Parent Talk: El Shaddai is an action game inspired by ancient religious texts, specifically the Book of Enoch. The book describes the fall of the “Watchers,” an order of angels charged to keep an eye on humanity. Unlike other modern action games with macho characters and gratuitous violence, El Shaddai’s religious tone sets the stage for a different experience. The complex narrative may turn off younger players.
Plays Like: Devil May Cry, in combat and platforming.
Review Basis: Completed on Normal, started again on Hard.
El Shaddai is quite the antithesis to modern action games. Most action titles seek to embolden the player with macho power trips filled with guns and explosions. El Shaddai is dramatically different. The religious tone, humble lead character, and surreal visuals make for a unique and fulfilling experience.
Amazing visual art. We love to analyze graphics and discern which games best represent what a console is capable of. You can have insanely high polygon counts or ridiculously realistic character models, but there’s something even greater out there. El Shaddai appeals to the group that clamors for excellent artistic aesthetic. Each world is full of splendor. They resemble works of gallery-worthy art rather than typical game set pieces. El Shaddai ranks high on the visually-impressive games list. The bright, vivid colors and sweeping environments help the game’s narrative move along and give it a sense of wonder and awe.
+ Simple but satisfying. El Shaddai is beautiful, but ultimately an action game, and must be fun to be recommendable. Thankfully, Shaddai is well-designed; the mechanics are engaging and easy to grasp. Enoch can perform a jump or double jump, and attacking is all done with one button. Platforming sections are a joy thanks to tight, responsive controls.
+ Excellent combat. Enoch performs combos with continued presses of the attack button, though changing the timing of those presses results in different techniques, especially effective for countering enemies. Enoch has three available weapons: the Arch (a blade), Gale (a projectile), and Veil (shield/gauntlets). The weapons’ attributes make them effective in certain situations. However, Enoch doesn’t always carry weapons; he must acquire them from enemies. This evokes a Mega Man feel, with the weapon trio acting in a Rock-Paper-Scissors relationship. Enoch can also purify weapons with God’s grace, imbuing them with holy power.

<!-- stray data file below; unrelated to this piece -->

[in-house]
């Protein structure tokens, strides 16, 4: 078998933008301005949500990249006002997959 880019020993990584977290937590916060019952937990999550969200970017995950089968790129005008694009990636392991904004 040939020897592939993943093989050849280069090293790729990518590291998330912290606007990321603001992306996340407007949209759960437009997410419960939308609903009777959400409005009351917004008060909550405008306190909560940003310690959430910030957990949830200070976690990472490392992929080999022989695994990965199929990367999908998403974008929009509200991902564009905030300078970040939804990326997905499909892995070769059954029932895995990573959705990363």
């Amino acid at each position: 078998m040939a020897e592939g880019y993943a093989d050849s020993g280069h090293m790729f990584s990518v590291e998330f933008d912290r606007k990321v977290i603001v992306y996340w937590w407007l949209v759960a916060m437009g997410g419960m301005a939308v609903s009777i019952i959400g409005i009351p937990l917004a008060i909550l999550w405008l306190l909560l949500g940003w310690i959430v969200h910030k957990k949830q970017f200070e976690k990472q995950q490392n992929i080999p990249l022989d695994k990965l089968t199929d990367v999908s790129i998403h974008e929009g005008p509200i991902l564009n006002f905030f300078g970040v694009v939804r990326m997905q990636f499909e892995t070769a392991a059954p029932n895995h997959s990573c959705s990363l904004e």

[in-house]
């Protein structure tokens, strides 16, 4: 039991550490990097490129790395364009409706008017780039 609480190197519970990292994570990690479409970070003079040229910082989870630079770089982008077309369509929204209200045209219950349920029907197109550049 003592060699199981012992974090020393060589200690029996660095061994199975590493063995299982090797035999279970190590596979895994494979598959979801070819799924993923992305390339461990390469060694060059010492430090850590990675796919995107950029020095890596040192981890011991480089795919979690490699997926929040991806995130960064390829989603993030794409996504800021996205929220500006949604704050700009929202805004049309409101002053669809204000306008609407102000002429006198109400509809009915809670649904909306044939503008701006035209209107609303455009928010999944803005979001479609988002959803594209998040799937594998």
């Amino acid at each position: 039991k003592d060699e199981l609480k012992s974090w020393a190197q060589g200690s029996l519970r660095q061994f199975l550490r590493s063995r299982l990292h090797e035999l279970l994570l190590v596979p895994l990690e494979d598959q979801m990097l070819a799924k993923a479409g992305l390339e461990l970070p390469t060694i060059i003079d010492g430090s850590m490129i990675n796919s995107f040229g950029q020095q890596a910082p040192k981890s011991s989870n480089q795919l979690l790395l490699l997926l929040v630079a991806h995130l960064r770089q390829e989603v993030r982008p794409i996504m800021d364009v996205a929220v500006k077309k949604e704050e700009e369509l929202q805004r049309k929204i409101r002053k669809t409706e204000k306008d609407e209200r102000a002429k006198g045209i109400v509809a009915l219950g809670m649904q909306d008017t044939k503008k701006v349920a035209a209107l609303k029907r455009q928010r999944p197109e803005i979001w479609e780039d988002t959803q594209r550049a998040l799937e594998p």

+ Unique storytelling. Ignition issues a disclaimer, stating the game was put together by a multicultural team of various faiths and beliefs. Enoch is a priest chosen by God to find seven fallen angels and implore them to return to heaven. In doing so, he can prevent a cataclysmic, worldwide flood. Guiding Enoch is the angel Lucifel, along with four archangels Michael, Raphael, Uriel, and Gabriel. God and Lucifel exist outside the flow of time, so they can freely travel between them at will. Thus the story flows like a stream of consciousness—it’s also why strange things like Lucifel talking to God on a cell phone occur. Like a layered film, repeat views are beneficial.
+ Balanced difficulty. It’s tough to make a game accessible and challenging. Battles can be surprisingly tough, forcing you to adapt and learn to maximize the three unique weapons. However, Enoch can be prevented from dying. When his health is drained, mashing buttons can instantly revive him. You’re limited in doing this though. Easy and Normal modes offer what you would expect, but the harder ones dramatically increase the challenge.
– Difficult to follow. Not everyone enjoys a surreal story. El Shaddai may not be for everyone, especially those who prefer a more focused and consistent plot. El Shaddai is like the layered, art house film.
– Environments lack depth. Everything is eye candy, but the game can be bare if it’s stripped down to basics. Most sets are linear. There’s hardly room to explore and rarely any alternate pathways or secrets, aside from collectible texts. It’s true that action games don’t need to be as concerned with exploration, but some secret routes or optional quests would have greatly enhanced the experience.
– Platforming sections can be more difficult to traverse than perceived. This is due to visuals making some aspects difficult to discern.
– Repetitive combat.
– Low polygon count. The art is fantastic, but more polish was needed.
El Shaddai is a love or hate it game. The slower, surreal tone, bizarre visuals and narrative, simplistic combat…everything about is just different. This is a rare case where none of those elements can plainly be called bad, but instead, they’re distinct design choices. If you love Japanese action games or want to explore outside of the mainstream, this is definitely worth a look.